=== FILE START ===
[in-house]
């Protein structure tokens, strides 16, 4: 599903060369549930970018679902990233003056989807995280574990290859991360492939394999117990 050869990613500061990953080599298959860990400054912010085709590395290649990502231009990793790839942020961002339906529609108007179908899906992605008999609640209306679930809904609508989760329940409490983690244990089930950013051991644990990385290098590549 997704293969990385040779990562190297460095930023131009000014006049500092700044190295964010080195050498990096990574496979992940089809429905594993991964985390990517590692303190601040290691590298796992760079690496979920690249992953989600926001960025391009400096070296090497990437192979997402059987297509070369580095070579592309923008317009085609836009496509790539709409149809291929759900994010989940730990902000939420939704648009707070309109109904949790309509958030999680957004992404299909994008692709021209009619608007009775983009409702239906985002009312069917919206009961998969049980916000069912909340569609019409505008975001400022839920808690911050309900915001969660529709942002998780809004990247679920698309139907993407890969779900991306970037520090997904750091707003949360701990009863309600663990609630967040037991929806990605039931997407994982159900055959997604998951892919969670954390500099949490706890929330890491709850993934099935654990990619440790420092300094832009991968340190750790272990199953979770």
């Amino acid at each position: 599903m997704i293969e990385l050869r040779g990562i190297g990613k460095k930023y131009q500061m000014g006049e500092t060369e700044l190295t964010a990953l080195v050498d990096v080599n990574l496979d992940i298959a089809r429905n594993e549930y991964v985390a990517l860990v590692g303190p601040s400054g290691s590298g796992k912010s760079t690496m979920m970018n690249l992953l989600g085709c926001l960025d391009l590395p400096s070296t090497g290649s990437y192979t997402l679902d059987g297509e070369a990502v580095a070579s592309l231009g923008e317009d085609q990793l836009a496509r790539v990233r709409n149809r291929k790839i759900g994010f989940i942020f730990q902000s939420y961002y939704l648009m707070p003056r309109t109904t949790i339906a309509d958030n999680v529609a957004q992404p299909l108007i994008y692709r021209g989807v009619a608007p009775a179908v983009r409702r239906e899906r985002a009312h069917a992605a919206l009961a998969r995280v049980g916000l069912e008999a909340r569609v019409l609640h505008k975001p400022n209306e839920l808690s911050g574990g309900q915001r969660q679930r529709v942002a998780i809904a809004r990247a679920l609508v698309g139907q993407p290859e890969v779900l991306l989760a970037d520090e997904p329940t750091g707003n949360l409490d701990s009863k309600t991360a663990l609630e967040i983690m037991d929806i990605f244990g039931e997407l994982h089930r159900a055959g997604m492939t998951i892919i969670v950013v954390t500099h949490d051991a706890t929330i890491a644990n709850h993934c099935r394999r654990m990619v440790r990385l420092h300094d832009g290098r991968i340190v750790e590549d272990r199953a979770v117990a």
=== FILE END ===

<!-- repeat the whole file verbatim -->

[in-house]
């Protein structure tokens, strides 16, 4: 599903060369549930970018679902990233003056989807995280574990290859991360492939394999117990 050869990613500061990953080599298959860990400054912010085709590395290649990502231009990793790839942020961002339906529609108007179908899906992605008999609640209306679930809904609508989760329940409490983690244990089930950013051991644990990385290098590549 997704293969990385040779990562190297460095930023131009000014006049500092700044190295964010080195050498990096990574496979992940089809429905594993991964985390990517590692303190601040290691590298796992760079690496979920690249992953989600926001960025391009400096070296090497990437192979997402059987297509070369580095070579592309923008317009085609836009496509790539709409149809291929759900994010989940730990902000939420939704648009707070309109109904949790309509958030999680957004992404299909994008692709021209009619608007009775983009409702239906985002009312069917919206009961998969049980916000069912909340569609019409505008975001400022839920808690911050309900915001969660529709942002998780809004990247679920698309139907993407890969779900991306970037520090997904750091707003949360701990009863309600663990609630967040037991929806990605039931997407994982159900055959997604998951892919969670954390500099949490706890929330890491709850993934099935654990990619440790420092300094832009991968340190750790272990199953979770």
């Amino acid at each position: 599903m997704i293969e990385l050869r040779g990562i190297g990613k460095k930023y131009q500061m000014g006049e500092t060369e700044l190295t964010a990953l080195v050498d990096v080599n990574l496979d992940i298959a089809r429905n594993e549930y991964v985390a990517l860990v590692g303190p601040s400054g290691s590298g796992k912010s760079t690496m979920m970018n690249l992953l989600g085709c926001l960025d391009l590395p400096s070296t090497g290649s990437y192979t997402l679902d059987g297509e070369a990502v580095a070579s592309l231009g923008e317009d085609q990793l836009a496509r790539v990233r709409n149809r291929k790839i759900g994010f989940i942020f730990q902000s939420y961002y939704l648009m707070p003056r309109t109904t949790i339906a309509d958030n999680v529609a957004q992404p299909l108007i994008y692709r021209g989807v009619a608007p009775a179908v983009r409702r239906e899906r985002a009312h069917a992605a919206l009961a998969r995280v049980g916000l069912e008999a909340r569609v019409l609640h505008k975001p400022n209306e839920l808690s911050g574990g309900q915001r969660q679930r529709v942002a998780i809904a809004r990247a679920l609508v698309g139907q993407p290859e890969v779900l991306l989760a970037d520090e997904p329940t750091g707003n949360l409490d701990s009863k309600t991360a663990l609630e967040i983690m037991d929806i990605f244990g039931e997407l994982h089930r159900a055959g997604m492939t998951i892919i969670v950013v954390t500099h949490d051991a706890t929330i890491a644990n709850h993934c099935r394999r654990m990619v440790r990385l420092h300094d832009g290098r991968i340190v750790e590549d272990r199953a979770v117990a």